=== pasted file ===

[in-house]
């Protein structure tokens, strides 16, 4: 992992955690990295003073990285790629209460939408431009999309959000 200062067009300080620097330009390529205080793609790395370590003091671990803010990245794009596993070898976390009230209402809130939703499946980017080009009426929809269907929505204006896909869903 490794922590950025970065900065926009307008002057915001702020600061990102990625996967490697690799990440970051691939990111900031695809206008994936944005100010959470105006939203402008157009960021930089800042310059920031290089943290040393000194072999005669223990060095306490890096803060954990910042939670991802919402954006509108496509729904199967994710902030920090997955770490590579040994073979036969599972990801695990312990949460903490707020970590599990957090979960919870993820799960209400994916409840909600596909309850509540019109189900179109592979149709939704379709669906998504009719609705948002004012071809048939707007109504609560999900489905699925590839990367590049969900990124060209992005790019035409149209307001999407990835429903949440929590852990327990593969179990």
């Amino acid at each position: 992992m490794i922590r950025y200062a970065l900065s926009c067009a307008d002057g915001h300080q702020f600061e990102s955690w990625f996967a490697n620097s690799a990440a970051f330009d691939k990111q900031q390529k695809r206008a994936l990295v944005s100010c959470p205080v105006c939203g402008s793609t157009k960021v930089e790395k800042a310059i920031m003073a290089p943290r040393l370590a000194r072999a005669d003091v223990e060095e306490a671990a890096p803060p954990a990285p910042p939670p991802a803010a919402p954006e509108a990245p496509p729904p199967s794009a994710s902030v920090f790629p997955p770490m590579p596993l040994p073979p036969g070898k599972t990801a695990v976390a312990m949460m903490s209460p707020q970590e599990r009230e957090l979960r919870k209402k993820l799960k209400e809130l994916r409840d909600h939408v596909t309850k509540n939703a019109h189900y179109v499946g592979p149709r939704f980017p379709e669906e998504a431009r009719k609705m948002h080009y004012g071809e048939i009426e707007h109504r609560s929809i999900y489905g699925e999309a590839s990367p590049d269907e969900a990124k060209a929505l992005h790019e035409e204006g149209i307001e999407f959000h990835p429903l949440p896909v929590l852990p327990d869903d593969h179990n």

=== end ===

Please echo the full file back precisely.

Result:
[in-house]
């Protein structure tokens, strides 16, 4: 992992955690990295003073990285790629209460939408431009999309959000 200062067009300080620097330009390529205080793609790395370590003091671990803010990245794009596993070898976390009230209402809130939703499946980017080009009426929809269907929505204006896909869903 490794922590950025970065900065926009307008002057915001702020600061990102990625996967490697690799990440970051691939990111900031695809206008994936944005100010959470105006939203402008157009960021930089800042310059920031290089943290040393000194072999005669223990060095306490890096803060954990910042939670991802919402954006509108496509729904199967994710902030920090997955770490590579040994073979036969599972990801695990312990949460903490707020970590599990957090979960919870993820799960209400994916409840909600596909309850509540019109189900179109592979149709939704379709669906998504009719609705948002004012071809048939707007109504609560999900489905699925590839990367590049969900990124060209992005790019035409149209307001999407990835429903949440929590852990327990593969179990």
């Amino acid at each position: 992992m490794i922590r950025y200062a970065l900065s926009c067009a307008d002057g915001h300080q702020f600061e990102s955690w990625f996967a490697n620097s690799a990440a970051f330009d691939k990111q900031q390529k695809r206008a994936l990295v944005s100010c959470p205080v105006c939203g402008s793609t157009k960021v930089e790395k800042a310059i920031m003073a290089p943290r040393l370590a000194r072999a005669d003091v223990e060095e306490a671990a890096p803060p954990a990285p910042p939670p991802a803010a919402p954006e509108a990245p496509p729904p199967s794009a994710s902030v920090f790629p997955p770490m590579p596993l040994p073979p036969g070898k599972t990801a695990v976390a312990m949460m903490s209460p707020q970590e599990r009230e957090l979960r919870k209402k993820l799960k209400e809130l994916r409840d909600h939408v596909t309850k509540n939703a019109h189900y179109v499946g592979p149709r939704f980017p379709e669906e998504a431009r009719k609705m948002h080009y004012g071809e048939i009426e707007h109504r609560s929809i999900y489905g699925e999309a590839s990367p590049d269907e969900a990124k060209a929505l992005h790019e035409e204006g149209i307001e999407f959000h990835p429903l949440p896909v929590l852990p327990d869903d593969h179990n």